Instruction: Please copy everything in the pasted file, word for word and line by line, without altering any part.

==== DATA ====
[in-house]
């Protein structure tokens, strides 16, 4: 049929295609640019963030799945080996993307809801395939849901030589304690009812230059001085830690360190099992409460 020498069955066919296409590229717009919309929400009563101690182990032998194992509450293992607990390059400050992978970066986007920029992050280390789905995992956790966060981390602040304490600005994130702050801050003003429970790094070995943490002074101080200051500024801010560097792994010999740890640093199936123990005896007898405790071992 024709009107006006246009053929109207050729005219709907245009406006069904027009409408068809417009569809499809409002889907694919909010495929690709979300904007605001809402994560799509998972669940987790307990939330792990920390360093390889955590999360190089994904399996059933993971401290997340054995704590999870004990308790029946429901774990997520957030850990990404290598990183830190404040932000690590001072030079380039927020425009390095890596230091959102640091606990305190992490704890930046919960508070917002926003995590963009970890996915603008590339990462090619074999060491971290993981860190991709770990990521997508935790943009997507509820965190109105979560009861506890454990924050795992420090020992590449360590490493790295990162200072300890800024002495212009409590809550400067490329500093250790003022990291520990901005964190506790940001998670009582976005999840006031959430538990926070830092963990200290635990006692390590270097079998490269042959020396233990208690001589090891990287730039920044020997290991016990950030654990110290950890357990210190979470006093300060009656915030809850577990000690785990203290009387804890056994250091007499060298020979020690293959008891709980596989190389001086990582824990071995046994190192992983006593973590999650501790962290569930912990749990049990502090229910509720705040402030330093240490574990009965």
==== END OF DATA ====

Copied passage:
[in-house]
């Protein structure tokens, strides 16, 4: 049929295609640019963030799945080996993307809801395939849901030589304690009812230059001085830690360190099992409460 020498069955066919296409590229717009919309929400009563101690182990032998194992509450293992607990390059400050992978970066986007920029992050280390789905995992956790966060981390602040304490600005994130702050801050003003429970790094070995943490002074101080200051500024801010560097792994010999740890640093199936123990005896007898405790071992 024709009107006006246009053929109207050729005219709907245009406006069904027009409408068809417009569809499809409002889907694919909010495929690709979300904007605001809402994560799509998972669940987790307990939330792990920390360093390889955590999360190089994904399996059933993971401290997340054995704590999870004990308790029946429901774990997520957030850990990404290598990183830190404040932000690590001072030079380039927020425009390095890596230091959102640091606990305190992490704890930046919960508070917002926003995590963009970890996915603008590339990462090619074999060491971290993981860190991709770990990521997508935790943009997507509820965190109105979560009861506890454990924050795992420090020992590449360590490493790295990162200072300890800024002495212009409590809550400067490329500093250790003022990291520990901005964190506790940001998670009582976005999840006031959430538990926070830092963990200290635990006692390590270097079998490269042959020396233990208690001589090891990287730039920044020997290991016990950030654990110290950890357990210190979470006093300060009656915030809850577990000690785990203290009387804890056994250091007499060298020979020690293959008891709980596989190389001086990582824990071995046994190192992983006593973590999650501790962290569930912990749990049990502090229910509720705040402030330093240490574990009965």